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Women, a lot of our time is spent caring for others, whether it be your children, nieces and nephews, parents, grandparents or even an elderly neighbor; we always seem to place ourselves in the caregiver role, whether it be voluntarily or involuntary. However, if we desire to stay in that role as long as we would like, we need to guarantee that we are also caring for ourselves. It is easy to skip a meal, easy to skip a workout and easy to not go to the doctor when you have your hands full with another loved one who may need help doing that themselves. 


Hands of Compassion Homecare is always seeking out important topics to educate the community on, and we couldn’t help but believe that this is one of those topics. We forget how important our health is when we have no time to focus on it–young, middle-aged or elderly.

Take a few minutes to learn a few facts and pick up a few pointers on how you can be caring for yourself and increase your healthy life.

Image# 1. Heart Disease

More women than men die of heart disease each year; although, the traditional risk factors for coronary artery disease affect women and men, other factors may play a bigger role in the development of heart disease in women.

  • Diabetes
  • Mental stress and depression
  • Smoking
  • Lack of activity
  • Low estrogen after menopause
  • Pregnancy complications

Ways to Reduce your risk:

  • No smoking
  • Exercise 30 to 60 minutes a day on most days of the week, or 60 to 90 minutes if you need to lose weight.
  • Healthy weight / Eat a diet that’s low in saturated fat, cholesterol and salt.


# 2. Breast Cancer

ACS estimates for the year 2014:

  • About 232,570 new cases of invasive breast cancer
  • About 40,000 deaths from breast cancer
  • BC is the second most common cancer and second leading cause of cancer death.

Risk Factor:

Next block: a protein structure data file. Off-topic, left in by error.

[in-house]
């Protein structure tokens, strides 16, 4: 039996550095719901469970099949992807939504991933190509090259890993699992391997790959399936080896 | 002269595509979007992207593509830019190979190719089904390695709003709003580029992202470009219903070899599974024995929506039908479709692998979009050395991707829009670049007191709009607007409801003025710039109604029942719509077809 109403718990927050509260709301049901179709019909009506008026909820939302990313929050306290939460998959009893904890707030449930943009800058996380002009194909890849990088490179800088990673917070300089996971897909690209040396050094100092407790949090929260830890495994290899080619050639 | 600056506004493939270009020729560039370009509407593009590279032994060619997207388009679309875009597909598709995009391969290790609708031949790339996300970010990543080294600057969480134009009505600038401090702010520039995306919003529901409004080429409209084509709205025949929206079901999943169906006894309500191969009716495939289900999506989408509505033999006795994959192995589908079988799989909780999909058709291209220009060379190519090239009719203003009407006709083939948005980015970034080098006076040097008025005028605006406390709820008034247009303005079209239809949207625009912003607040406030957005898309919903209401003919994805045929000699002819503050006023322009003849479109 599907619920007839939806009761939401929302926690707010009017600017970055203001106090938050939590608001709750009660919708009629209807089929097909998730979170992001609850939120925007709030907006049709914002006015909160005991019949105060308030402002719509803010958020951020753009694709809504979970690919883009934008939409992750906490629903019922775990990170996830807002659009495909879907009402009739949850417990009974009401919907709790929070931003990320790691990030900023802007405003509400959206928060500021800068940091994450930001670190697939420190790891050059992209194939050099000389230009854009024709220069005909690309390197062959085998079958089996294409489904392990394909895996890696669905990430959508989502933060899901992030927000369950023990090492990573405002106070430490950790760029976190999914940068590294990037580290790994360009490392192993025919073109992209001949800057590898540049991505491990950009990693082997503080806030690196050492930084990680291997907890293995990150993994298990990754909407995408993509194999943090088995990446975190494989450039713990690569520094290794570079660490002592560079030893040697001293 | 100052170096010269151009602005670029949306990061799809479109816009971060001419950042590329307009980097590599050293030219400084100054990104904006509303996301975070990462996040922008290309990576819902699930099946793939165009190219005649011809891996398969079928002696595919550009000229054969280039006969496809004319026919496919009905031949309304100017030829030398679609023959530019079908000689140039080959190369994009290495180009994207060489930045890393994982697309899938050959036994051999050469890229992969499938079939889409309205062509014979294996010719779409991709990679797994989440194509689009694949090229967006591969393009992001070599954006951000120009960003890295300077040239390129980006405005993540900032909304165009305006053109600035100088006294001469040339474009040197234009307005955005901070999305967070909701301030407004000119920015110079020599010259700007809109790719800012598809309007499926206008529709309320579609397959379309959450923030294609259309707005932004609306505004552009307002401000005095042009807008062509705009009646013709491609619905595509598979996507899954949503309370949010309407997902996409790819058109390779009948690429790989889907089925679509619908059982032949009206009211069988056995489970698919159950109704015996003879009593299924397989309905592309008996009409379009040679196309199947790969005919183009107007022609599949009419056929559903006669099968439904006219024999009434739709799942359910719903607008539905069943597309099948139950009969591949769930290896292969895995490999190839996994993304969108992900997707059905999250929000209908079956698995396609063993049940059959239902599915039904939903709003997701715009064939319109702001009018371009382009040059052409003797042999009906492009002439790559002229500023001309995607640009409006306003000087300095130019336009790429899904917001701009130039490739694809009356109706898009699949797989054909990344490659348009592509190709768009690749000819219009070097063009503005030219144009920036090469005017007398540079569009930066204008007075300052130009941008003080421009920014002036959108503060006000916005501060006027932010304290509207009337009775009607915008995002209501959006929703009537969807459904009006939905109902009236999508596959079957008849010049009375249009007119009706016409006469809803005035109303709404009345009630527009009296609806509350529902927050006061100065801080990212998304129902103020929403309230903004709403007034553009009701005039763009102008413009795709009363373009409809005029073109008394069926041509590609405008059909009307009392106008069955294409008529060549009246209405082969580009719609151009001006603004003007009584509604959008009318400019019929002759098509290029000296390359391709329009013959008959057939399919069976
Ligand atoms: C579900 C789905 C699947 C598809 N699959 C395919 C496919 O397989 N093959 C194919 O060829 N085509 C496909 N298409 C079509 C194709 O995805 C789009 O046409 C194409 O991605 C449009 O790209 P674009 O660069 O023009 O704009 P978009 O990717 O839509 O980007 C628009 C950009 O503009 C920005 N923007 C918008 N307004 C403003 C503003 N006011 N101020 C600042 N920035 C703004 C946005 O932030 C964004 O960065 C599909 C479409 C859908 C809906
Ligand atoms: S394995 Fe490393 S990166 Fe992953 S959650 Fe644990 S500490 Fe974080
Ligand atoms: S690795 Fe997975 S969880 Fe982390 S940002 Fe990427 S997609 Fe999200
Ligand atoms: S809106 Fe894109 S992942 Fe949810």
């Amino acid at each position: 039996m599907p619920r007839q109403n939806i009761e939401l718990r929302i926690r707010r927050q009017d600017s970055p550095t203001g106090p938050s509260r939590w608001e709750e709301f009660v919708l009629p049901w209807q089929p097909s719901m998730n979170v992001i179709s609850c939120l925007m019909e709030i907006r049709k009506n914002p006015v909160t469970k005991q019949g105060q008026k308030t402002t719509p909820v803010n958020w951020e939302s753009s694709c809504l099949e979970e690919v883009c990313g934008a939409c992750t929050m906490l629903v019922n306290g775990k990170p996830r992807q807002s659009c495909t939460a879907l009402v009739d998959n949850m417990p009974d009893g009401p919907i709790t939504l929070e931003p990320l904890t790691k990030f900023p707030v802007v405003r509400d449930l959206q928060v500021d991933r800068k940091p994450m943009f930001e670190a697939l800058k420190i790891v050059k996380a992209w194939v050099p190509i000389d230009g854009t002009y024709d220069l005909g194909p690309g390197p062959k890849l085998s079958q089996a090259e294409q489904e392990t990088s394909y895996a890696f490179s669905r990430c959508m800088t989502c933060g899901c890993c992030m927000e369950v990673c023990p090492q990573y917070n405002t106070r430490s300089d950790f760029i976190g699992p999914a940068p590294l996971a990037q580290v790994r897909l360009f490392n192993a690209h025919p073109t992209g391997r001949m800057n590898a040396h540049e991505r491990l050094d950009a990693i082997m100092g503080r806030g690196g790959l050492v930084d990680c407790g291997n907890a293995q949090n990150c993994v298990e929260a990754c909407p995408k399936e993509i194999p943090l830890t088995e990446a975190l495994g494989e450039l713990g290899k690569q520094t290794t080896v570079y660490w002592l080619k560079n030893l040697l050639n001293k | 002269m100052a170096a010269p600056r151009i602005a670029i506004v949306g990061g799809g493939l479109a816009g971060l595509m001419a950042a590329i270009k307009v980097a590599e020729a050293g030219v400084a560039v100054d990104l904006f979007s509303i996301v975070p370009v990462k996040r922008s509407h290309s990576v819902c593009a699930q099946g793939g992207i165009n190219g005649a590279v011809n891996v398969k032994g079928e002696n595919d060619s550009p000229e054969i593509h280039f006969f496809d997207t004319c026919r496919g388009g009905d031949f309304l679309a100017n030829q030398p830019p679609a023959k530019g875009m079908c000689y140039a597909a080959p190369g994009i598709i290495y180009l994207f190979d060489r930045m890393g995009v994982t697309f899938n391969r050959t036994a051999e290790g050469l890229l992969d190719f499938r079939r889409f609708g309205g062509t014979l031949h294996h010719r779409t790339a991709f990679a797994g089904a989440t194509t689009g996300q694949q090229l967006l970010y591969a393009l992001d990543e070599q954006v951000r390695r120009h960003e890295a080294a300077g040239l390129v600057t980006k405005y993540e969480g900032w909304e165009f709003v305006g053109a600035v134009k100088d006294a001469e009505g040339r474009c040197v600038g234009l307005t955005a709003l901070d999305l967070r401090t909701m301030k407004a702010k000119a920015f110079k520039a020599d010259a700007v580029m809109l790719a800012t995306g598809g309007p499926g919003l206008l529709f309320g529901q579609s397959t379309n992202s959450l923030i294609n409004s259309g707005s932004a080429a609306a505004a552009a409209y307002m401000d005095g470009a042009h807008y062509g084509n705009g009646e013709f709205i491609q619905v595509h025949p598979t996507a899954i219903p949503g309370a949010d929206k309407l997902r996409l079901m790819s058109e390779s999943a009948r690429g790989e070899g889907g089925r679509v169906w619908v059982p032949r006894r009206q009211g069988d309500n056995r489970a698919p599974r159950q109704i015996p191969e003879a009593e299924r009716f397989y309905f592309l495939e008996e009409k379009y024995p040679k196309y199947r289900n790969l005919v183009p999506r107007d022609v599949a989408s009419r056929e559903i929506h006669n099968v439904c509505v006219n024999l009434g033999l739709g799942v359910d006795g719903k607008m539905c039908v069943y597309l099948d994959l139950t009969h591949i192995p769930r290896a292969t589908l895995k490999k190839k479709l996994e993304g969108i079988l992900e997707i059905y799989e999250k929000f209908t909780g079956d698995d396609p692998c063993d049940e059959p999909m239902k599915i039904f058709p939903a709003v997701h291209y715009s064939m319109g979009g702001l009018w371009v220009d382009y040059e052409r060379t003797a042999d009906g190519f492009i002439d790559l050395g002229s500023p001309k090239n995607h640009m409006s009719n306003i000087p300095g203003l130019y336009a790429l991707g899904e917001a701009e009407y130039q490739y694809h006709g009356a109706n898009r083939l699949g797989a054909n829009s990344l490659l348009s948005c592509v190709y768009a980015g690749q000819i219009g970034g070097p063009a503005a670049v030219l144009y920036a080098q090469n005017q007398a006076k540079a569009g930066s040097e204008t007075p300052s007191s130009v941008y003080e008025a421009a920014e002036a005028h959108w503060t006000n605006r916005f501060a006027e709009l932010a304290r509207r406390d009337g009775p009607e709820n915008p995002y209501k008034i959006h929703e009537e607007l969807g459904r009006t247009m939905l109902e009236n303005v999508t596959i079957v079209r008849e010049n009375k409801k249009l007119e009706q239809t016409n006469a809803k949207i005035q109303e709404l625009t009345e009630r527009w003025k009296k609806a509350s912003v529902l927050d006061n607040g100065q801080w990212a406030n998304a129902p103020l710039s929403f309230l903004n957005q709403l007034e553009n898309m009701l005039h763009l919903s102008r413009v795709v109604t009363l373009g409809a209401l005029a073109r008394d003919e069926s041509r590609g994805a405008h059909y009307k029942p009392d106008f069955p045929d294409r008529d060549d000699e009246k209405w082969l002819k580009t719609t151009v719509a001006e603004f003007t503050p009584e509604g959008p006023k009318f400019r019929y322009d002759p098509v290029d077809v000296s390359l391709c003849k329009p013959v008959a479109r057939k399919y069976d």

• Age, Race, Gender, Genetics
  • Family History/ Personal Cancer History
  • Menstrual periods 
  • Certain types of birth control
  • Choosing not to breast feed (some studies have shown breastfeeding can reduce chances)
  • Alcohol
  • Overweight/Obesity



# 3. Osteoporosis

Of the estimated 10 million Americans with osteoporosis, about eight million or 80% are women; Approximately one in two women over age 50 will break a bone because of osteoporosis.

Risk Factors: 

  • Age, Race, Gender, Ethnic background
  • Bone density
  • How fast you loose bone after menopause

Ways to Reduce Your Risk:

  • Get enough calcium and vitamin D, and eat a well balanced diet.
  • Exercise
  • Don’t smoke or drink 



# 4. Depression

Three main types of depression: major depression, Dysthymic disorder or dysthymia and minor depression.  More women than men get depression; it is a serious illness, and most women who have it need treatment to get better.

Risk Factors:

  • Genes
  • Brain chemistry and hormones
  • Postpartum depression
  • Stress


# 5. Auto Immune Diseases

Autoimmunity is the underlying cause of more than 100 serious, chronic illnesses. Of the 50 million Americans living and coping with autoimmune disease (AD), more than 75 percent of them are women.  Taken together, autoimmune diseases strike women three times more than men. 

Risk Factors:

  • Gender, age, ethnicity
  • Family history
  • Exposure to environmental agents (mercury, gold, and/or silver)
  • Previous infection

Ways to Reduce Your Risk:

    • Washing your hands, often and very well.
    • Ask those caring for you and you health to wash their hands / take necessary precautions.
    • Staying away from people who are sick to lessen your chances of catching an infection.
    • Getting vaccinated and staying up-to-date.

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